2. Casting the Net and Being OK with What You Catch– I highly relate to the version of a more tongue in cheek meme that states, “A job…in this economy?” Many graduating students and residents relate to the feeling that even in rising competition for pharmacy jobs during these times, one or two years post-graduate training may not be enough. No matter what your qualifications are, the difficulty in landing the “ideal” pharmacy job is still influenced by more and more elements such as personality fitting for organizations, sharing a vision of where pharmacy services will be headed, and even the instinctive feel between candidate and employer. How do I reconcile the feelings of wanting to land the “ideal” foundational entry position while still considering the reality that we may need to settle for the sake of paying the bills? One thing I may need to come into terms with is that all notable pharmacy leaders have held a position at one point in their lives that they may not have planned to take. Yet, they have learned what they wanted in those positions and moved onto ones that better fit their description of an “ideal job”. The flexibility of excelling in any given situation is a mark of a successful pharmacist. Perhaps despite the fact that I am looking for a leadership position, a clinical position in a small town of Kansas might just be what I need to excel and make me better suited for where I want to end up later in my pharmacy career.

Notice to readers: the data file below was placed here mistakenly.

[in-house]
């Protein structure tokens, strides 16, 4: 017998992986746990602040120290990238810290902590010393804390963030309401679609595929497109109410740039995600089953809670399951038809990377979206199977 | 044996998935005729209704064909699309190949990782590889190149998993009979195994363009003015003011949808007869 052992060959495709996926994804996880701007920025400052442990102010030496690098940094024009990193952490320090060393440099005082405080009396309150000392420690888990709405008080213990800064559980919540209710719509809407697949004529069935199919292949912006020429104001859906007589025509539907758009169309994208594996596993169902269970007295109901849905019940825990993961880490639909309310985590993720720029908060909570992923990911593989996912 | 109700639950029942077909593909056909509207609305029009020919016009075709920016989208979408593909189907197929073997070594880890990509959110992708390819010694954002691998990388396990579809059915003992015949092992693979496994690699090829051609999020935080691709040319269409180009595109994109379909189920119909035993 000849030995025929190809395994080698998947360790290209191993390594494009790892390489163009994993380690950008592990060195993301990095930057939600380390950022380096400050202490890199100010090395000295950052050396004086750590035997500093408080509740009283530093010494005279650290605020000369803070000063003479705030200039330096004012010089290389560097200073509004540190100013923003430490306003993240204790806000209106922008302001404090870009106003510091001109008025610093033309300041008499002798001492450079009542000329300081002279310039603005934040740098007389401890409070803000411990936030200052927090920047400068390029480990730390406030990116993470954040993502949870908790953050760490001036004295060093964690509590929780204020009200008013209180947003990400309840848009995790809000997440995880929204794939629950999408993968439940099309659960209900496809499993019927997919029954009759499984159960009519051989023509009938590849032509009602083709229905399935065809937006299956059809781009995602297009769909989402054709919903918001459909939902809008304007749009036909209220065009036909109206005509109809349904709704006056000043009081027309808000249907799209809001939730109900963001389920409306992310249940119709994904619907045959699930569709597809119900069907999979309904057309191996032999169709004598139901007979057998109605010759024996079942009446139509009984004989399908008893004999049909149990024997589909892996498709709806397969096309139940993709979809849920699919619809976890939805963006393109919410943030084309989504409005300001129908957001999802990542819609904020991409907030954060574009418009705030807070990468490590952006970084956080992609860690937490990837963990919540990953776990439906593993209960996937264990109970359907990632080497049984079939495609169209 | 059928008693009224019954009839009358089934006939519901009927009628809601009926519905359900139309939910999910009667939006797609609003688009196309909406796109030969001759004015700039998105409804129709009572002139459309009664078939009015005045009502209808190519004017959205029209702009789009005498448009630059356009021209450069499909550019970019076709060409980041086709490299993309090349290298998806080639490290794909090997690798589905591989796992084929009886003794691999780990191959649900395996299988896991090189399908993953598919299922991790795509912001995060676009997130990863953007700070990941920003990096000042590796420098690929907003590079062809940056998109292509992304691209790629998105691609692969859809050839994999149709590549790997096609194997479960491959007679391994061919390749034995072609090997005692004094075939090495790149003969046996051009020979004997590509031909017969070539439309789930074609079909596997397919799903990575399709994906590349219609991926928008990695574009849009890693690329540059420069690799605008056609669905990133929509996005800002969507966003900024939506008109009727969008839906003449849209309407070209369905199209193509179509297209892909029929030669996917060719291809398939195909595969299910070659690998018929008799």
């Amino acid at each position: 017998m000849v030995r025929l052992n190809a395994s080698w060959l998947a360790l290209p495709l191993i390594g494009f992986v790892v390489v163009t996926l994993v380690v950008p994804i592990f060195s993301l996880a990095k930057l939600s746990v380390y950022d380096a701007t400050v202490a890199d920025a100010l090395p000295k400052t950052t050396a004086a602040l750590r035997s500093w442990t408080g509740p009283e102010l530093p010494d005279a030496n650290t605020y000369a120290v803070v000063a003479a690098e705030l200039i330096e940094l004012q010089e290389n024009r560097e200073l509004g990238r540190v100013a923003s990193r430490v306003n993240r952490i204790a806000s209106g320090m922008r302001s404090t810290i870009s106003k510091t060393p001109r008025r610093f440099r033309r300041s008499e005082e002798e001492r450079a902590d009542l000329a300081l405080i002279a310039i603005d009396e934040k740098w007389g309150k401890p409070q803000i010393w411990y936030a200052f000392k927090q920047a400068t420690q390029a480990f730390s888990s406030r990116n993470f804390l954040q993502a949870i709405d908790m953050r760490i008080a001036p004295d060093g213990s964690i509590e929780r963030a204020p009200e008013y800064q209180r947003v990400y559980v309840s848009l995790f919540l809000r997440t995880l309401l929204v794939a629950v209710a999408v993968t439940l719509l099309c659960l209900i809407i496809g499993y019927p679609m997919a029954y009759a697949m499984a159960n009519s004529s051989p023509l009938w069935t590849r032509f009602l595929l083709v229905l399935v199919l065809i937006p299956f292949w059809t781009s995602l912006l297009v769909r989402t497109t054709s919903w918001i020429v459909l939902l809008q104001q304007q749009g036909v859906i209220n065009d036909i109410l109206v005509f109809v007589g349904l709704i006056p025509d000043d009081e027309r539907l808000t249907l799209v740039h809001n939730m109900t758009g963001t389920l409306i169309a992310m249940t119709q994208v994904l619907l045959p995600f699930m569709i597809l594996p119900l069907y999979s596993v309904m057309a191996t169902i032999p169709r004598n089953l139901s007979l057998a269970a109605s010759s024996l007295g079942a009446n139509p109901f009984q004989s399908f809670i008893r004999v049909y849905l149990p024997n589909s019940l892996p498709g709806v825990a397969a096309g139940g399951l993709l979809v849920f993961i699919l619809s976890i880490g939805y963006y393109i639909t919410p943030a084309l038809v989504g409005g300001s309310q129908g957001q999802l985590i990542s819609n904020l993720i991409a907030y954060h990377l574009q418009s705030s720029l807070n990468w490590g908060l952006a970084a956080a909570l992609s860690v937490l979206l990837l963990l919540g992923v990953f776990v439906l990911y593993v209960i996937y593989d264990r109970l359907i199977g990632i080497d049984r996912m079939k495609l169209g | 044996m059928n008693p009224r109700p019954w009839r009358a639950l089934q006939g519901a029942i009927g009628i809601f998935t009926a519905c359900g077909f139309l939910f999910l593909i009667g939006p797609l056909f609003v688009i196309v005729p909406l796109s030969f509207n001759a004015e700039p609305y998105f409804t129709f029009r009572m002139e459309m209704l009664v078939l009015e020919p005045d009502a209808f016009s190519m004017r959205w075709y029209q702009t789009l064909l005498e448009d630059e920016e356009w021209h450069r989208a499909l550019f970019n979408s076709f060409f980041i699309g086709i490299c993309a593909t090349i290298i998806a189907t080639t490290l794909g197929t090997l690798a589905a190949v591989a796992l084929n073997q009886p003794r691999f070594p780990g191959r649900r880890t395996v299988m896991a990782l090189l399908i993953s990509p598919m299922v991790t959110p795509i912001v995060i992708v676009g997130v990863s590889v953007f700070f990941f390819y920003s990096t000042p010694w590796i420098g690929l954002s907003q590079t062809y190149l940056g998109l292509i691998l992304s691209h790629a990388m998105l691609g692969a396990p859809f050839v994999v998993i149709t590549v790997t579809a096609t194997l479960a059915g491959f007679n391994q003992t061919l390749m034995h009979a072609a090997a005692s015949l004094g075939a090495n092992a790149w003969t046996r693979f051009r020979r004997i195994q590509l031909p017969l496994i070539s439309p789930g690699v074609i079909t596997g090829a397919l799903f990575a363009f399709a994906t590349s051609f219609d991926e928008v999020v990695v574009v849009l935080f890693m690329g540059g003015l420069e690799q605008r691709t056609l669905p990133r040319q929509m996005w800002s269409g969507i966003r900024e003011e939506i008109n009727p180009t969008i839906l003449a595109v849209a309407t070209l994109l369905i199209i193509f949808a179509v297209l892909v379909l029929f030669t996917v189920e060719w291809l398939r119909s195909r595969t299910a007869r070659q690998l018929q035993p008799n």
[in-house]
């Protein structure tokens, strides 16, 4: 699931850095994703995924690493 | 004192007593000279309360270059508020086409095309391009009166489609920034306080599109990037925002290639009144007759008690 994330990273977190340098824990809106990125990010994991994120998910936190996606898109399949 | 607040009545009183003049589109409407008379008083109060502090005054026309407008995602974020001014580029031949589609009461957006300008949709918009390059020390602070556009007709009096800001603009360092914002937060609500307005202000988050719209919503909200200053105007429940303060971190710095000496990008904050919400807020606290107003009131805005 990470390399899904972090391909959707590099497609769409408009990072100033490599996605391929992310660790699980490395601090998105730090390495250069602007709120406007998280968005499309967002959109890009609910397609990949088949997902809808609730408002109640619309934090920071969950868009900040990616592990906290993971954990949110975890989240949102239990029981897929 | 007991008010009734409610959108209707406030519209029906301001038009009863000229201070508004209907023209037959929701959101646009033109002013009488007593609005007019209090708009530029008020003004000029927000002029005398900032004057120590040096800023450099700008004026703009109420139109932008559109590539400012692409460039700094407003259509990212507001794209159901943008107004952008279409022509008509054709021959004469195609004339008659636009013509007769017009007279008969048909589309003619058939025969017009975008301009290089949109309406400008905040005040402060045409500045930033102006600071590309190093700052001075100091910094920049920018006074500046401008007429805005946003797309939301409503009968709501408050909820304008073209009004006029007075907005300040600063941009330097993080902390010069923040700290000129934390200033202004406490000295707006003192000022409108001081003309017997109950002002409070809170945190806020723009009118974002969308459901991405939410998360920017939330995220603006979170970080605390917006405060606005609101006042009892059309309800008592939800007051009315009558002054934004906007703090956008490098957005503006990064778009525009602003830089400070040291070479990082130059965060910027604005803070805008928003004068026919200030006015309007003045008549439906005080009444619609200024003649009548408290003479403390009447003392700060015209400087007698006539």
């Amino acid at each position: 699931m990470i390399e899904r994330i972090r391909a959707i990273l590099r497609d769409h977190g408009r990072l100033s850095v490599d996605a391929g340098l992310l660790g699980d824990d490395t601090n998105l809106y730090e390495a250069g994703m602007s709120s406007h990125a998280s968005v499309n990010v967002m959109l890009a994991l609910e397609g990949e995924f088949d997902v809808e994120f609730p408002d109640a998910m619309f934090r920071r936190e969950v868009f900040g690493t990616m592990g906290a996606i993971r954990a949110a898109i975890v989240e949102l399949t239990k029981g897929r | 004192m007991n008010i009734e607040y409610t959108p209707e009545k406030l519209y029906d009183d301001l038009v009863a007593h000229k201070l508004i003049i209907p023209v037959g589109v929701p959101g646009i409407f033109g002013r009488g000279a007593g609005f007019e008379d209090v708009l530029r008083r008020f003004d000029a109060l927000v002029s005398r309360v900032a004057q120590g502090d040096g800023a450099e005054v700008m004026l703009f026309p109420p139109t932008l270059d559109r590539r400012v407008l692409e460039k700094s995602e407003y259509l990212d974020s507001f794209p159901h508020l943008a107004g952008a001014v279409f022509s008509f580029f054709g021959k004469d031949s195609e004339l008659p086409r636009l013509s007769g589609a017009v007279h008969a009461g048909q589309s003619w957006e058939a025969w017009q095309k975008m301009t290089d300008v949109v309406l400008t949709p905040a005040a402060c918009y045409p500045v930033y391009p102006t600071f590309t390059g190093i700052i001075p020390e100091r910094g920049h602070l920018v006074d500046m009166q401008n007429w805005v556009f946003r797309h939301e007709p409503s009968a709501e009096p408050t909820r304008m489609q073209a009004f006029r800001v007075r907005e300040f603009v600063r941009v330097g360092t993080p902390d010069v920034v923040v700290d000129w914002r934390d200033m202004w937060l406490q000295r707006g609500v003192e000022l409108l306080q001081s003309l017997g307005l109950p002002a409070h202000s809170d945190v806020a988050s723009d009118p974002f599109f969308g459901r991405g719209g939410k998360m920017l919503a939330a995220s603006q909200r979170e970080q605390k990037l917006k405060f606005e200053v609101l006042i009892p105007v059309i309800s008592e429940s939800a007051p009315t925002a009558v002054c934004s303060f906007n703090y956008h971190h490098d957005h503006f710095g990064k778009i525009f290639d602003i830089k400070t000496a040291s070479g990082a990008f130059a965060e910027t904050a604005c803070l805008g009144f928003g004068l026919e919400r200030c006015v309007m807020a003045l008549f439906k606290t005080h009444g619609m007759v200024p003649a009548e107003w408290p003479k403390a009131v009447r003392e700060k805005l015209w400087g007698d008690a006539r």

3. Con the Impostor Syndrome – Confidence builds over time. Pharmacists traditionally find their confidence in either on-the-job experience over time, or through post-graduate residency programs. Leadership lessons seem to be immune to the quick learning benefits of residency training. Compacting 3 years into 1, unfortunately, is not applicable to the concept of leadership. Much like trying to fit into a pair of slim fit jeans after Thanksgiving dinner, we never truly feel comfortable with leading until we are exposed to and forced to rise above conflicts (or perhaps lay off the turkey and go for a run). On top of this challenge, we often feel inadequate to fully take charge of the situation when we are faced with our first few hurdles. This continues especially during transitionary periods as we never truly know if our past experiences have sufficiently taught us to deal with new problems faced in a new job position. Prevalent to women and younger leaders, the feeling of being an impostor despite training and preparation can be crippling. My residency director, Felicity Homsted, had taught me we must “trick the impostor syndrome”. We must challenge the thoughts in our heads that our training is not enough; our clinical skills are not enough…that we are not enough. It is a hard lesson to learn, but to be a better pharmacist and leader tomorrow; we must first allow ourselves the opportunity to grow, even if it feels like we are “faking it until we make it.”

                As one that is still very early in their pharmacy career, there are many more challenges I will face, plenty more questions to ruminate over, and uncertainties to wade through. Who knows if the decisions I make in these crucial transitionary periods are the right ones? All I know is that in facing the challenges we grow stronger. By ruminating over questions, we find the best answers at the time. And in wading through the uncertainties do we manage to find our compass that leads us to our desired destination. Despite the feelings of struggle many young pharmacists share, I’d rather stumble and crawl through the fog than lay in wait hoping the sinking sand dries over time.